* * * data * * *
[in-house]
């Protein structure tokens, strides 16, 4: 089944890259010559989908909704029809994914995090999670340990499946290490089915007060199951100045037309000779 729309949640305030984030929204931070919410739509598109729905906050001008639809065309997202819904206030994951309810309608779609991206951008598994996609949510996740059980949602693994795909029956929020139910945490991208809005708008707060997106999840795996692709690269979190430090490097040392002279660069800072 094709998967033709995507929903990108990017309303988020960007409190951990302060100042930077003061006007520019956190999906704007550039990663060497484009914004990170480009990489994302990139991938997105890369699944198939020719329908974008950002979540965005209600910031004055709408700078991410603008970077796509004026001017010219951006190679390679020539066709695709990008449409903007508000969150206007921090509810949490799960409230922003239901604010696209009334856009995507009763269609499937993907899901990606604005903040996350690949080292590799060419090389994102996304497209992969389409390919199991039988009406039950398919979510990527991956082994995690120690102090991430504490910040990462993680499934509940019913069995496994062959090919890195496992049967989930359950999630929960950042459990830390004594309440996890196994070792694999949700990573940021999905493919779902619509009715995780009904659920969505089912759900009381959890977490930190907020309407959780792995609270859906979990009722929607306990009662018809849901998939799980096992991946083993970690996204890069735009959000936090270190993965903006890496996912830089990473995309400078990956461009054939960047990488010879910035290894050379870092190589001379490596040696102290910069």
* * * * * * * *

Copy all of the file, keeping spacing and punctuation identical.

[in-house]
């Protein structure tokens, strides 16, 4: 089944890259010559989908909704029809994914995090999670340990499946290490089915007060199951100045037309000779 729309949640305030984030929204931070919410739509598109729905906050001008639809065309997202819904206030994951309810309608779609991206951008598994996609949510996740059980949602693994795909029956929020139910945490991208809005708008707060997106999840795996692709690269979190430090490097040392002279660069800072 094709998967033709995507929903990108990017309303988020960007409190951990302060100042930077003061006007520019956190999906704007550039990663060497484009914004990170480009990489994302990139991938997105890369699944198939020719329908974008950002979540965005209600910031004055709408700078991410603008970077796509004026001017010219951006190679390679020539066709695709990008449409903007508000969150206007921090509810949490799960409230922003239901604010696209009334856009995507009763269609499937993907899901990606604005903040996350690949080292590799060419090389994102996304497209992969389409390919199991039988009406039950398919979510990527991956082994995690120690102090991430504490910040990462993680499934509940019913069995496994062959090919890195496992049967989930359950999630929960950042459990830390004594309440996890196994070792694999949700990573940021999905493919779902619509009715995780009904659920969505089912759900009381959890977490930190907020309407959780792995609270859906979990009722929607306990009662018809849901998939799980096992991946083993970690996204890069735009959000936090270190993965903006890496996912830089990473995309400078990956461009054939960047990488010879910035290894050379870092190589001379490596040696102290910069």